Some people questioned the appropriate use of Tri-Cities Mall, a secular retail center, as venue for the event. When asked, Joe Marshall, the Mall’s manager said, “At first we weren’t sure what to do, but then Rev. Fairweather pointed out that this was a spiritual act and not a religious one, so we let it go on. It really drew a crowd after a while and it seemed good for business.” Mr. Marshall did not say whether such events would be encouraged for the future.
The Rt. Rev. Sydney Atwater, Episcopal Bishop of Central Ohio, was asked his take on all this. In a statement released by his diocesan office, Bishop Atwater, who was attending a House of Bishop’s meeting in the South of France dealing with “God’s Mission and Global Hunger, was quoted as saying, “I commend the leadership of Grace Memorial for their creative action and I have called for a taskforce of key Diocesan leadership to study ways that this action of inclusiveness could be extended to other congregations.”
Although none of the nine people receiving baptism (nor Sparky) indicated any interest in attending services at Grace Memorial, all felt that the baptism was a good thing to do. Bishop Atwater also noted that, “Nine new baptized persons in one day was the largest number of baptism at one service in the Diocese since 1988. In addition, the baptized membership of Grace increased over 300% in one day. Now that is a story of a real miracle and is exactly the kind of mission activity that The Episcopal Church needs to rebuild our membership at a time when so many are disillusioned with the Church’s seemingly irrelevance to society,” Bishop Atwater’s concluded.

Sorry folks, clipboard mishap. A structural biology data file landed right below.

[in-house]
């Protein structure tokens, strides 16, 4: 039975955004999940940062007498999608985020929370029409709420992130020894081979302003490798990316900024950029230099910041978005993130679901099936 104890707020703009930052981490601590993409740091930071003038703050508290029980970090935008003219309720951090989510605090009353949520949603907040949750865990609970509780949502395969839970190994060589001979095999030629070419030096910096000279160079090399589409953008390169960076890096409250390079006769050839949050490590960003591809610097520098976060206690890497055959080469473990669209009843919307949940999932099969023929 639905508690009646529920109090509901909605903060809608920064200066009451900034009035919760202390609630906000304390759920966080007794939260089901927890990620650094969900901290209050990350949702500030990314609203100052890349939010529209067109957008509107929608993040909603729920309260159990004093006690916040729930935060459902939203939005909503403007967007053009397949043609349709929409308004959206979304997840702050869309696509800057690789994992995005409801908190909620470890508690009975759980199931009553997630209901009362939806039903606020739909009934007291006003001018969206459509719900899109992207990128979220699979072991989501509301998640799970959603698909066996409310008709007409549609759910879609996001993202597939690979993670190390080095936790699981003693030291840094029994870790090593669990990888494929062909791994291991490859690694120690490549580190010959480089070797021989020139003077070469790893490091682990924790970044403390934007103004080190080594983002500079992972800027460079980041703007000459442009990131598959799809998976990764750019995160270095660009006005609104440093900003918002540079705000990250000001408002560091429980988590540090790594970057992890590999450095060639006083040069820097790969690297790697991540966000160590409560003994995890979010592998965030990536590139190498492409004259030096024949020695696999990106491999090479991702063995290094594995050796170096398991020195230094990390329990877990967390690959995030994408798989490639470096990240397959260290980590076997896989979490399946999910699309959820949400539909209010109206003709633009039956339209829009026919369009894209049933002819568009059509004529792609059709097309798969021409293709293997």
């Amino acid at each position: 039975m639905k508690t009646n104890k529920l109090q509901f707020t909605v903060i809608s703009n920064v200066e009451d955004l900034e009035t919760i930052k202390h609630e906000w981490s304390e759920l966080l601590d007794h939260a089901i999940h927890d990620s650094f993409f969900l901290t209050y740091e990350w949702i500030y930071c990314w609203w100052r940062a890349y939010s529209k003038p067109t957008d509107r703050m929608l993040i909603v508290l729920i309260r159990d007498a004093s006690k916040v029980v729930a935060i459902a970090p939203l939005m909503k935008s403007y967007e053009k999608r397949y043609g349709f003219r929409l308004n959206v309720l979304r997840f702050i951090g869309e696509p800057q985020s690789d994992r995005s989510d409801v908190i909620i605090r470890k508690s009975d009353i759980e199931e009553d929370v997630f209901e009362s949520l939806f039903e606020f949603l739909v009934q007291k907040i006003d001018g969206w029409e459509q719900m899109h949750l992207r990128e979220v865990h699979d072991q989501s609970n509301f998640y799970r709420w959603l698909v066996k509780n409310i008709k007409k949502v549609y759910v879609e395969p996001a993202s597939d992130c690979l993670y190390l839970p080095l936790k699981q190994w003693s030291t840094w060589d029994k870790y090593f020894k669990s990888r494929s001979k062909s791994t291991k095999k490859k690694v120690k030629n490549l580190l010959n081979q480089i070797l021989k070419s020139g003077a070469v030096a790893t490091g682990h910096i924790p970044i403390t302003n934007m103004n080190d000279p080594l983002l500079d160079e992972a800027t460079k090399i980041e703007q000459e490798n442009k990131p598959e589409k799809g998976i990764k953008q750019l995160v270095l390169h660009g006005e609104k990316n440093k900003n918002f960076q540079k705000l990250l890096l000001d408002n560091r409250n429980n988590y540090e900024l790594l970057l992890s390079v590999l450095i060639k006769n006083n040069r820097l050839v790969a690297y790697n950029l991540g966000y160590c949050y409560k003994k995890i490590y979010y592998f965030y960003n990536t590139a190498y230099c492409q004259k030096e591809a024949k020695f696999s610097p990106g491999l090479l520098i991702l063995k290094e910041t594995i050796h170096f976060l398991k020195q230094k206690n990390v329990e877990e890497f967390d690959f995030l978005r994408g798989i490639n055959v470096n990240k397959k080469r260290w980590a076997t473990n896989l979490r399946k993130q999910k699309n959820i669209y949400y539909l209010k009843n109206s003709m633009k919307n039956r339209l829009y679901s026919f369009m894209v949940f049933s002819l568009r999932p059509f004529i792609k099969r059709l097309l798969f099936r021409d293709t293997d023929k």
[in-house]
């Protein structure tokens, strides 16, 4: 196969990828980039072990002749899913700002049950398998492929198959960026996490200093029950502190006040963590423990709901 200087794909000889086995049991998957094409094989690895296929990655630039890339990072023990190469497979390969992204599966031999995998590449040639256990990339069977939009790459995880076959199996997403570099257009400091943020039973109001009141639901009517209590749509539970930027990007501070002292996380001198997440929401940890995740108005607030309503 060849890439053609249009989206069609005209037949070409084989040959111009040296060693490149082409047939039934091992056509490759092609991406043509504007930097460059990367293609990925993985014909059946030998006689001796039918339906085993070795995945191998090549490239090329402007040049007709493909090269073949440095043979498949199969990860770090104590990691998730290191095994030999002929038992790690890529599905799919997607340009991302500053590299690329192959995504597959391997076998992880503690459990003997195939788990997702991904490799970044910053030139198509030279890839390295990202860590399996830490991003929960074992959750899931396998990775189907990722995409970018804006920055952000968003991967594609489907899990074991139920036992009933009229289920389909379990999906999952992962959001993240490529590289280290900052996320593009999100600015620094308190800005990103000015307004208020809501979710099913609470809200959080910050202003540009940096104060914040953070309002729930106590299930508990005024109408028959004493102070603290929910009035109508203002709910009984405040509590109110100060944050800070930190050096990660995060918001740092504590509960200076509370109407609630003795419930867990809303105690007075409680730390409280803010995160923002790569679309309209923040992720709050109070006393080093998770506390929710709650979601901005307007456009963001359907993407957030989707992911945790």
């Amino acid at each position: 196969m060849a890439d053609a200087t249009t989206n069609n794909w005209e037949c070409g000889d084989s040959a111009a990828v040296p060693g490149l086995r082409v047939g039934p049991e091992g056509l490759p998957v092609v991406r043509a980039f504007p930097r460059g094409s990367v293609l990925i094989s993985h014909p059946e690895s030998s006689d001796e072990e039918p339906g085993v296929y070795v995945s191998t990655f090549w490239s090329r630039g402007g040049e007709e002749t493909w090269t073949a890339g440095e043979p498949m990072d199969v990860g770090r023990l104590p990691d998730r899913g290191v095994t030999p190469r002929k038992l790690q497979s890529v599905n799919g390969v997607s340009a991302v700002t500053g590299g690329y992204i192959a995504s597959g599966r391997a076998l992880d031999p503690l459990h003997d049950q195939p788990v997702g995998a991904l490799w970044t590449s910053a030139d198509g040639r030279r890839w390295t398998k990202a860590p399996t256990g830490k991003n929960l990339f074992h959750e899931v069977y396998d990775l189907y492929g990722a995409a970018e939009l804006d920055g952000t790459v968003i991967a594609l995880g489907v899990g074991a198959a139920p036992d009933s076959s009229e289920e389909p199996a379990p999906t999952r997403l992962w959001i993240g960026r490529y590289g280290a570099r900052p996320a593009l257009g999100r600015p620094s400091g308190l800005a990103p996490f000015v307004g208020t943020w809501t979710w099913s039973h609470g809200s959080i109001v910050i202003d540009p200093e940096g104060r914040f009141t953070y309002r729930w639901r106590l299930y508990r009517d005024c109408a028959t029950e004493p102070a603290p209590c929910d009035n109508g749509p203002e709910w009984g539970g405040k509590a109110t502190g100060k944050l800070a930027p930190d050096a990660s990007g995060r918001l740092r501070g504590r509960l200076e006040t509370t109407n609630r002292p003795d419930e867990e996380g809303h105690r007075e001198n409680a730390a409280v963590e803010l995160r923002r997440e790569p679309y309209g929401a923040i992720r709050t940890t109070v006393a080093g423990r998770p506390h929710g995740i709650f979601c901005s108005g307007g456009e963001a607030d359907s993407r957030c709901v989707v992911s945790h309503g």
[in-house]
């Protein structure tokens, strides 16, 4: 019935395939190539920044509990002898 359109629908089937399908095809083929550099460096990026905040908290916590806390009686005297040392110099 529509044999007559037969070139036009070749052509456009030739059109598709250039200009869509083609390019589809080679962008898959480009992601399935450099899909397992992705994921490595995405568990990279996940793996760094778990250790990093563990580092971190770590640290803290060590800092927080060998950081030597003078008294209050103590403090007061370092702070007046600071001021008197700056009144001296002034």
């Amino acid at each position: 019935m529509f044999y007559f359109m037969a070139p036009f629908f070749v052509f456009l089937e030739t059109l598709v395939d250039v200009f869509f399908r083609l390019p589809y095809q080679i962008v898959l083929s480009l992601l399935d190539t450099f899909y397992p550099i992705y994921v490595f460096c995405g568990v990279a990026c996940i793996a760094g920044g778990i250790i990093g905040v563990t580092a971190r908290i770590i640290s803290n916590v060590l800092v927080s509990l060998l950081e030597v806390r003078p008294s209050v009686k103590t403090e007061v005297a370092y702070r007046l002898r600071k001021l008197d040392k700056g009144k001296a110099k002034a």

Very interesting Kevin. This pushes both my "missional" button and my "sacramental" button at the same. On the missional side: Yay! We are going outside the hallowed walls and reaching out to the world! On the sacramental side: An essential part of the Church is a community that shares life together, as well as the other rites and rituals that make up our panoply of sacraments. In fact the community IS the Church, the ekklesia. So, if we are baptizing people in the knowledge that they will almost certainly never share in true community, have we baptized anyone at all? Or have we just gotten people wet?
Of course, if Baptism is seen as confession of personal faith or a ritual that guarantees eternal salvation, then I suppose one-off baptisms could be seen as bringing souls into the (after death) kingdom. But I don't find that theology of Baptism compelling. But some do.
Baptism is rather, for me, the rite of adoption or new birth into the Christic Community, whereby we grow together into the fullness of Christ. And if there is no intention for Community, I'm not sure if it is actually baptism.
But then again, from the missional side, perhaps this outreach might actually bring some people to share in Christian Community. Perhaps a small minority, but then again, perhaps only a small minority of those who encountered our Lord 2000 years ago actually joined his community too.
So there I am, playing both sides.